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Discussion Starter · #1 ·
I recently found centipedes in one of my vivs, at fist I thought they were milipedes but upon further inspection I realized that they were infact centipedes. What would be the best way to get rid of these little pest? I have killed about 6 but I keep on finding them. Can they harm my frogs?


Thank's Matt
 

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I'm not sure if they could actually harm the frogs - I guess it depends on the size of the centipede. My guess would be that it might not be safe for the frogs though.

I would remove the frogs to a temporary setup and CO2 bomb the tank. It might take a couple of times though. I'd plan on housing the frogs 'temporarily' for a month to make sure. I'm not sure how long centipede eggs take to hatch so it might be a lengthy battle.
 

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Discussion Starter · #4 ·
I read the thread, but it doesn't specify how to use a CO2 tank from a paintball gun. It seems like that would be the easiest way, plus I already have one. I would do the vinegar/baking soda method, but that calls for a lot of baking soda and vinegar since I have an 18x18x24 Exo.

How much do I need, how many times do I need to do it, and how to do it?

Thank's Matt
 

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Discussion Starter · #5 ·
Seeing as I don't have a coiled remote and don't want to spend so much money on one, I've decided to do the vinegar/baking soda method.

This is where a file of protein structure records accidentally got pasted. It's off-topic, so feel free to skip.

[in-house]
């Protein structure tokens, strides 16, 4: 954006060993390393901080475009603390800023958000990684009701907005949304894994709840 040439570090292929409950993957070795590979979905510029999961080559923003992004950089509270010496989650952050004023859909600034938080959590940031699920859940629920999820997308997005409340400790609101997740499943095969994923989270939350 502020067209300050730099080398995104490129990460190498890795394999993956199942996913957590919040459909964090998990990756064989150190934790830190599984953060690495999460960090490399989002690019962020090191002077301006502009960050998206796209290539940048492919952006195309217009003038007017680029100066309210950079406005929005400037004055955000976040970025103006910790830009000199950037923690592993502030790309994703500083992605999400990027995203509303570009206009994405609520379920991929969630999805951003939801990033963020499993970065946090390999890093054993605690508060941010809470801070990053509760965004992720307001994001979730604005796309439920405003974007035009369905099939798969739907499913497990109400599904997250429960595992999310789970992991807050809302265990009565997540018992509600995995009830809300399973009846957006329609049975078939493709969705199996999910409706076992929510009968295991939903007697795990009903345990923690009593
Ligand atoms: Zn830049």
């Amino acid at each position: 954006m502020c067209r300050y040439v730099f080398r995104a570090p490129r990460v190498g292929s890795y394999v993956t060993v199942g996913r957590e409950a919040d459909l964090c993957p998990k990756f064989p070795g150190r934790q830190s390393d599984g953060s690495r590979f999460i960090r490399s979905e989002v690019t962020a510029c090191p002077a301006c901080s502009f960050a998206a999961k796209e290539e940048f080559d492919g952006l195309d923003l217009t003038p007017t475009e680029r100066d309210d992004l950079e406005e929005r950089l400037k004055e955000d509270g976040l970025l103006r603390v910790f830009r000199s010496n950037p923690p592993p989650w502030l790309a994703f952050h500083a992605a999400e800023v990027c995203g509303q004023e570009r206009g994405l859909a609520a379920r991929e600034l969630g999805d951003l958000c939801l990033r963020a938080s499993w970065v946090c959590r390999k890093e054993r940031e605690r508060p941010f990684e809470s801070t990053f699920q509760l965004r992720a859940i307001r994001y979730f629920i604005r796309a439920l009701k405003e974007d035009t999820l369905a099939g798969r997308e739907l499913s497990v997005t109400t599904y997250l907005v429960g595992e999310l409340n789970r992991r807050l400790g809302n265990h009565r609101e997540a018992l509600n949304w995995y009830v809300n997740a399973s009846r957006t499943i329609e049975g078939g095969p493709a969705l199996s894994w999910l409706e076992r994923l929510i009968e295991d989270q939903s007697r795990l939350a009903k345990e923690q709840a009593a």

What I want to know is does CO2 kill centipede eggs? I also want to know if putting the tube into the soil will kill the centipedes/eggs faster? I was thinking of putting a tube in each corner and one in the middle to pump the CO2 throughout the soil. How long should I air out the tank for before placing the frogs back in?

Thank's Matt
 

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I have found the easiest way is dry ice. Meijers sells more than enough to do a 70 gallon tank for $7. Just put some pieces in a cup and set in the viv. I place te cup on something so its elevated in tank. As long as its about 4" or so from the plants, it shouldn't freeze anything. If you have a paint ball tank, you just need to open the valve with the opening in or dierctly above the tank. I usually drop in a couple ff's to make sure that its working, they normally die right away. If its not killing the flys, itsnot killing anything else. I seal the tank and let it sit for a day or so, maybe do it again. Then I put a fan over the tank blowing in for a hour or two.
 

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Discussion Starter · #7 ·
I have found the easiest way is dry ice. Meijers sells more than enough to do a 70 gallon tank for $7. Just put some pieces in a cup and set in the viv. I place te cup on something so its elevated in tank. As long as its about 4" or so from the plants, it shouldn't freeze anything. If you have a paint ball tank, you just need to open the valve with the opening in or dierctly above the tank. I usually drop in a couple ff's to make sure that its working, they normally die right away. If its not killing the flys, itsnot killing anything else. I seal the tank and let it sit for a day or so, maybe do it again. Then I put a fan over the tank blowing in for a hour or two.
Thank's for the help mcaiger, I might have to give dry ice a try. Instead of putting dry ice directly in the tank could I do a seperate chamber outside the tank and have it pump trough a tube similar to the vinegar and baking soda method. Who knows I might stick with the the paintball co2 method.

Thank's again Matt
 
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